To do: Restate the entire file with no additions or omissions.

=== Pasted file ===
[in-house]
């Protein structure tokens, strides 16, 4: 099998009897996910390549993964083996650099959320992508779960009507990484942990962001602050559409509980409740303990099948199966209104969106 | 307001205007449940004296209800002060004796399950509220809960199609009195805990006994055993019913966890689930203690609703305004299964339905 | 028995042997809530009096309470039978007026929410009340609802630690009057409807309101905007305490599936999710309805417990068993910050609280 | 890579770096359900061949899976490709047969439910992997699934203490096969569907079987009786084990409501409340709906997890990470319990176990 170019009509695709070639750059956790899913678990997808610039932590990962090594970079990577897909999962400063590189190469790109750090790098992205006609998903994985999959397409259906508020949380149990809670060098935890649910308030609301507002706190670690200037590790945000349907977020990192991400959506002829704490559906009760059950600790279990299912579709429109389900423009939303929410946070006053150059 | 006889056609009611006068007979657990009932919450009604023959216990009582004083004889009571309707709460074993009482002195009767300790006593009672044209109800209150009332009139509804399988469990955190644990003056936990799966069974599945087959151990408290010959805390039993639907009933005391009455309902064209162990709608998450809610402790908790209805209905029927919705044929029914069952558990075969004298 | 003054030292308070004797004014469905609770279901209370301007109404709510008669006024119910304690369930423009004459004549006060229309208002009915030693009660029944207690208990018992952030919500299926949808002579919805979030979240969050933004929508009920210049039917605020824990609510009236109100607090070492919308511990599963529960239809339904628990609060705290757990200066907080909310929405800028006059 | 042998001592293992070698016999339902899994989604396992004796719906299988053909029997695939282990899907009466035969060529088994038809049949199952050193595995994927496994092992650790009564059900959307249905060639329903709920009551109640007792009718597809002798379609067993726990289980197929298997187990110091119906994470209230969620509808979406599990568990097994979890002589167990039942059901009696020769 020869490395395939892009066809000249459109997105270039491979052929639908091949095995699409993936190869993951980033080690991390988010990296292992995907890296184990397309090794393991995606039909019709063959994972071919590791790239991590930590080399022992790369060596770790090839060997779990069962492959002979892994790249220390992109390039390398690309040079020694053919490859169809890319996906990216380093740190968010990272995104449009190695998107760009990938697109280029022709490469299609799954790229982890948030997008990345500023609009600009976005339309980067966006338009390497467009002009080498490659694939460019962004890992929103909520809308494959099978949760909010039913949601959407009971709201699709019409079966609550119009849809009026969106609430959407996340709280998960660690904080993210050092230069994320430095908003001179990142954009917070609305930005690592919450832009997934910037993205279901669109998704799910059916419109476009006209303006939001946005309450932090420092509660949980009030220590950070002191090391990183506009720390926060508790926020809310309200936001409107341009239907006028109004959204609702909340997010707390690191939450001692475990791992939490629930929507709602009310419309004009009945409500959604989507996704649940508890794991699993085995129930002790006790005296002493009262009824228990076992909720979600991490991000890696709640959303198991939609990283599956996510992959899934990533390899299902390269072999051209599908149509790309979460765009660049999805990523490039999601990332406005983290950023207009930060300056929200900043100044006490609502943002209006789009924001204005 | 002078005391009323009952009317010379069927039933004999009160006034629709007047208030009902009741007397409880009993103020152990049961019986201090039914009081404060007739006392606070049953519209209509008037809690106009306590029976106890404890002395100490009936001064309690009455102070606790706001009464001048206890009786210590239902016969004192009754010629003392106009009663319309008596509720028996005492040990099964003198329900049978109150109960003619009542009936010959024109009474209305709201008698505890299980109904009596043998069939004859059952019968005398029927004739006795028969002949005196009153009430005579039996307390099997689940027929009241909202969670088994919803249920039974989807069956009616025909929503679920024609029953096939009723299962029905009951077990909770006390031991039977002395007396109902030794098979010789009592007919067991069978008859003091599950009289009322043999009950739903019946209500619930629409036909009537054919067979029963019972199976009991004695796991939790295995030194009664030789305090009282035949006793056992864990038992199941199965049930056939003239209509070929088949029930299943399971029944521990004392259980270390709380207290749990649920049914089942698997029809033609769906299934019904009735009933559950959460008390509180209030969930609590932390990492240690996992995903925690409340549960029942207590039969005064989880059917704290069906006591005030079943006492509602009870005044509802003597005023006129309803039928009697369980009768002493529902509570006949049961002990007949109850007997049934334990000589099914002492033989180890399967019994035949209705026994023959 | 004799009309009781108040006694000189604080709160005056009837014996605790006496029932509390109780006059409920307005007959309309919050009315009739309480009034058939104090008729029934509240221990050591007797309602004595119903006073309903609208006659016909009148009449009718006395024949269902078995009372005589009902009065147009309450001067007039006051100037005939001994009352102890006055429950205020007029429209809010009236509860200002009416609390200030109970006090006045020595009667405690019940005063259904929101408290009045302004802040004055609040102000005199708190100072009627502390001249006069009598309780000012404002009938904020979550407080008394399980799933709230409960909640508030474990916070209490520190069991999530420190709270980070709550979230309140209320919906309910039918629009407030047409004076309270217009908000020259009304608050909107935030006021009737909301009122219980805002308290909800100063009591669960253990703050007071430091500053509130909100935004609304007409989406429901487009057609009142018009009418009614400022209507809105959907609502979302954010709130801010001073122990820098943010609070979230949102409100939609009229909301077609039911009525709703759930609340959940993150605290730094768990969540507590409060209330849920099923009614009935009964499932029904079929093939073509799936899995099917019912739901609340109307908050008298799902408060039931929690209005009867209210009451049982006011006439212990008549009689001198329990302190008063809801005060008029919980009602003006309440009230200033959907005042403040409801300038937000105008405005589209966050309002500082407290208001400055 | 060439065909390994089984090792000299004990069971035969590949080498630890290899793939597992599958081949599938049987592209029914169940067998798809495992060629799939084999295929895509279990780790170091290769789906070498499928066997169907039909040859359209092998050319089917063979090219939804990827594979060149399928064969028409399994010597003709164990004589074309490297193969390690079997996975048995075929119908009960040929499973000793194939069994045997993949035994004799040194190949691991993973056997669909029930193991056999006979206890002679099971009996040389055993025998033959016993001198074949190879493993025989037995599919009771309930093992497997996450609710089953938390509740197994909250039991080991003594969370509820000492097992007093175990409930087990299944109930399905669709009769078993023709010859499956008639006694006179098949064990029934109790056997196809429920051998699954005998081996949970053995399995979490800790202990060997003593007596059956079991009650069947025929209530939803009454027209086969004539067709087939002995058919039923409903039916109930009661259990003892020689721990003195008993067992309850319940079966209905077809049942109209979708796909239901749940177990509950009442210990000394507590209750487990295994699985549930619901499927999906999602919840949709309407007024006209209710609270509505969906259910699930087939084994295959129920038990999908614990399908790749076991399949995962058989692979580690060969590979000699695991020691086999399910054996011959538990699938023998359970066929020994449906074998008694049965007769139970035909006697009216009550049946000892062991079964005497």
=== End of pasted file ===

[in-house]
């Protein structure tokens, strides 16, 4: 099998009897996910390549993964083996650099959320992508779960009507990484942990962001602050559409509980409740303990099948199966209104969106 | 307001205007449940004296209800002060004796399950509220809960199609009195805990006994055993019913966890689930203690609703305004299964339905 | 028995042997809530009096309470039978007026929410009340609802630690009057409807309101905007305490599936999710309805417990068993910050609280 | 890579770096359900061949899976490709047969439910992997699934203490096969569907079987009786084990409501409340709906997890990470319990176990 170019009509695709070639750059956790899913678990997808610039932590990962090594970079990577897909999962400063590189190469790109750090790098992205006609998903994985999959397409259906508020949380149990809670060098935890649910308030609301507002706190670690200037590790945000349907977020990192991400959506002829704490559906009760059950600790279990299912579709429109389900423009939303929410946070006053150059 | 006889056609009611006068007979657990009932919450009604023959216990009582004083004889009571309707709460074993009482002195009767300790006593009672044209109800209150009332009139509804399988469990955190644990003056936990799966069974599945087959151990408290010959805390039993639907009933005391009455309902064209162990709608998450809610402790908790209805209905029927919705044929029914069952558990075969004298 | 003054030292308070004797004014469905609770279901209370301007109404709510008669006024119910304690369930423009004459004549006060229309208002009915030693009660029944207690208990018992952030919500299926949808002579919805979030979240969050933004929508009920210049039917605020824990609510009236109100607090070492919308511990599963529960239809339904628990609060705290757990200066907080909310929405800028006059 | 042998001592293992070698016999339902899994989604396992004796719906299988053909029997695939282990899907009466035969060529088994038809049949199952050193595995994927496994092992650790009564059900959307249905060639329903709920009551109640007792009718597809002798379609067993726990289980197929298997187990110091119906994470209230969620509808979406599990568990097994979890002589167990039942059901009696020769 020869490395395939892009066809000249459109997105270039491979052929639908091949095995699409993936190869993951980033080690991390988010990296292992995907890296184990397309090794393991995606039909019709063959994972071919590791790239991590930590080399022992790369060596770790090839060997779990069962492959002979892994790249220390992109390039390398690309040079020694053919490859169809890319996906990216380093740190968010990272995104449009190695998107760009990938697109280029022709490469299609799954790229982890948030997008990345500023609009600009976005339309980067966006338009390497467009002009080498490659694939460019962004890992929103909520809308494959099978949760909010039913949601959407009971709201699709019409079966609550119009849809009026969106609430959407996340709280998960660690904080993210050092230069994320430095908003001179990142954009917070609305930005690592919450832009997934910037993205279901669109998704799910059916419109476009006209303006939001946005309450932090420092509660949980009030220590950070002191090391990183506009720390926060508790926020809310309200936001409107341009239907006028109004959204609702909340997010707390690191939450001692475990791992939490629930929507709602009310419309004009009945409500959604989507996704649940508890794991699993085995129930002790006790005296002493009262009824228990076992909720979600991490991000890696709640959303198991939609990283599956996510992959899934990533390899299902390269072999051209599908149509790309979460765009660049999805990523490039999601990332406005983290950023207009930060300056929200900043100044006490609502943002209006789009924001204005 | 002078005391009323009952009317010379069927039933004999009160006034629709007047208030009902009741007397409880009993103020152990049961019986201090039914009081404060007739006392606070049953519209209509008037809690106009306590029976106890404890002395100490009936001064309690009455102070606790706001009464001048206890009786210590239902016969004192009754010629003392106009009663319309008596509720028996005492040990099964003198329900049978109150109960003619009542009936010959024109009474209305709201008698505890299980109904009596043998069939004859059952019968005398029927004739006795028969002949005196009153009430005579039996307390099997689940027929009241909202969670088994919803249920039974989807069956009616025909929503679920024609029953096939009723299962029905009951077990909770006390031991039977002395007396109902030794098979010789009592007919067991069978008859003091599950009289009322043999009950739903019946209500619930629409036909009537054919067979029963019972199976009991004695796991939790295995030194009664030789305090009282035949006793056992864990038992199941199965049930056939003239209509070929088949029930299943399971029944521990004392259980270390709380207290749990649920049914089942698997029809033609769906299934019904009735009933559950959460008390509180209030969930609590932390990492240690996992995903925690409340549960029942207590039969005064989880059917704290069906006591005030079943006492509602009870005044509802003597005023006129309803039928009697369980009768002493529902509570006949049961002990007949109850007997049934334990000589099914002492033989180890399967019994035949209705026994023959 | 004799009309009781108040006694000189604080709160005056009837014996605790006496029932509390109780006059409920307005007959309309919050009315009739309480009034058939104090008729029934509240221990050591007797309602004595119903006073309903609208006659016909009148009449009718006395024949269902078995009372005589009902009065147009309450001067007039006051100037005939001994009352102890006055429950205020007029429209809010009236509860200002009416609390200030109970006090006045020595009667405690019940005063259904929101408290009045302004802040004055609040102000005199708190100072009627502390001249006069009598309780000012404002009938904020979550407080008394399980799933709230409960909640508030474990916070209490520190069991999530420190709270980070709550979230309140209320919906309910039918629009407030047409004076309270217009908000020259009304608050909107935030006021009737909301009122219980805002308290909800100063009591669960253990703050007071430091500053509130909100935004609304007409989406429901487009057609009142018009009418009614400022209507809105959907609502979302954010709130801010001073122990820098943010609070979230949102409100939609009229909301077609039911009525709703759930609340959940993150605290730094768990969540507590409060209330849920099923009614009935009964499932029904079929093939073509799936899995099917019912739901609340109307908050008298799902408060039931929690209005009867209210009451049982006011006439212990008549009689001198329990302190008063809801005060008029919980009602003006309440009230200033959907005042403040409801300038937000105008405005589209966050309002500082407290208001400055 | 060439065909390994089984090792000299004990069971035969590949080498630890290899793939597992599958081949599938049987592209029914169940067998798809495992060629799939084999295929895509279990780790170091290769789906070498499928066997169907039909040859359209092998050319089917063979090219939804990827594979060149399928064969028409399994010597003709164990004589074309490297193969390690079997996975048995075929119908009960040929499973000793194939069994045997993949035994004799040194190949691991993973056997669909029930193991056999006979206890002679099971009996040389055993025998033959016993001198074949190879493993025989037995599919009771309930093992497997996450609710089953938390509740197994909250039991080991003594969370509820000492097992007093175990409930087990299944109930399905669709009769078993023709010859499956008639006694006179098949064990029934109790056997196809429920051998699954005998081996949970053995399995979490800790202990060997003593007596059956079991009650069947025929209530939803009454027209086969004539067709087939002995058919039923409903039916109930009661259990003892020689721990003195008993067992309850319940079966209905077809049942109209979708796909239901749940177990509950009442210990000394507590209750487990295994699985549930619901499927999906999602919840949709309407007024006209209710609270509505969906259910699930087939084994295959129920038990999908614990399908790749076991399949995962058989692979580690060969590979000699695991020691086999399910054996011959538990699938023998359970066929020994449906074998008694049965007769139970035909006697009216009550049946000892062991079964005497």